Indeed, the hydrocolloids sector has recently been on high alert following attempts by the Cornucopia Institute to re-ignite the debate about the safety of seaweed-based ingredient carrageenan, which is used in everything from processed meats to yogurt due to its gelling, thickening and emulsifying properties. (Click here ).
And while the FDA rejected a citizen’s petition calling for it to ban carrageenan in foods and the industry argues that no new data has been presented to warrant a re-evaluation, there is always a risk that some firms will blacklist ingredients purely due to bad PR, as the ‘pink slime’ debacle demonstrated very clearly.
Says CP Kelco Global Marketing Director Jane Schulenburg: “It’s hard to fight consumer perceptions, even if they are not based on facts.
"But we can make sure we are prepared so that if customers are getting questions about carrageenan, we can provide them with the hard data they need to respond to consumer concerns.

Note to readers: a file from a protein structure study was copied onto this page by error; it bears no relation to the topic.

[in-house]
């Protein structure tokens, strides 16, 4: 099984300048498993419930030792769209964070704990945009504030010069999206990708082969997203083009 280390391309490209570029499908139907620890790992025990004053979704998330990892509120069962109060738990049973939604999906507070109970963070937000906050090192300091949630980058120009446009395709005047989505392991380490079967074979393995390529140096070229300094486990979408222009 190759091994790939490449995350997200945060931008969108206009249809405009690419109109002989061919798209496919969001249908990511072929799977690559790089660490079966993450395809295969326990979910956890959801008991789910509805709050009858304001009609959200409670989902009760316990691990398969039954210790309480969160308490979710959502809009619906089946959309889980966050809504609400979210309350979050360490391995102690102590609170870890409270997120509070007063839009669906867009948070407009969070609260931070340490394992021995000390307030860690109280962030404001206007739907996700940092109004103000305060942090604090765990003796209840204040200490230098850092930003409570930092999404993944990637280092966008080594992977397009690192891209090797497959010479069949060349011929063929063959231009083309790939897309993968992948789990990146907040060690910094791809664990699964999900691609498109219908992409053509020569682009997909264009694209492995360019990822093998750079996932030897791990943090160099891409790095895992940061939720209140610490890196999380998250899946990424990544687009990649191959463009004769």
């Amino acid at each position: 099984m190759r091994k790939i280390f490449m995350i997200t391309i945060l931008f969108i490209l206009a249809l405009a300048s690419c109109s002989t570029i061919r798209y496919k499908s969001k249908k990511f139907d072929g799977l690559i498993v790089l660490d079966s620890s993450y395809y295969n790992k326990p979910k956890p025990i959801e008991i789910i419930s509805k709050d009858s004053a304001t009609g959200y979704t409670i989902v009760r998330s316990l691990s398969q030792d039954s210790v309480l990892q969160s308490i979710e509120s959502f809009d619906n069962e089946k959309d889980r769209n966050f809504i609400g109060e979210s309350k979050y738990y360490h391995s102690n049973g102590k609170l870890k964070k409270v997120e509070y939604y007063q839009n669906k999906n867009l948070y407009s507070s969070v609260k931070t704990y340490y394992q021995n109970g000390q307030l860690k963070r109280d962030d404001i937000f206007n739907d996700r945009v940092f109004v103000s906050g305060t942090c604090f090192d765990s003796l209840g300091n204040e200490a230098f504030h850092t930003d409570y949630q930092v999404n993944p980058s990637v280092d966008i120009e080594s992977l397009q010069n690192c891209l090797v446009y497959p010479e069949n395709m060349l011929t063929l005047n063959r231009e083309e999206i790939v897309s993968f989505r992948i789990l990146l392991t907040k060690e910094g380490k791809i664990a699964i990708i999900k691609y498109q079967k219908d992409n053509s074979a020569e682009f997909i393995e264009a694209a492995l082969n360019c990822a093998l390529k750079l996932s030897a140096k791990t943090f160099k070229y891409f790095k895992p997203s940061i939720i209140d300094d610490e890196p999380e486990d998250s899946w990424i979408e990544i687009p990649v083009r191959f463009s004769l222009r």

“If manufacturers see a drop in sales because they are using a certain ingredient, then they have to respond, but the frustrating thing is that in many cases, consumers will move onto the next thing very quickly.”
Campbell Soup: Xanthan gum, locust bean gum and carrageenan are natural ingredients that provide texture
One positive approach adopted by manufacturers such as Campbell Soup and Nestlé is demystifying ingredients by spelling out what they are and what they do on pack, says Schulenburg.
For instance, Campbell’s Select Harvest 100% natural soup cans say: “Xanthan gum, locust bean gum and carrageenan are natural ingredients that provide texture. Maltodextrin is a carbohydrate that comes from potato or corn starch.”
Meanwhile, the ingredients declaration on Nestlé’s milkybar white choc bars does a similar job: “Whey powder (from milk), vegetable fat (from tropical plants), emulsifier lecithin (made from soya beans & holds the ingredients together)…”
Z-Trim: ‘Corn fiber’ sounds more consumer-friendly than carboxymethylcellulose and propylene glycol alginate
But where manufacturers can switch to more friendly-sounding ingredients, they will, especially if they can save money, says Z-Trim, which produces a range of ingredients from corn and oat bran using a proprietary process that confers upon them similar qualities found in starches, gums, fats and other ingredients.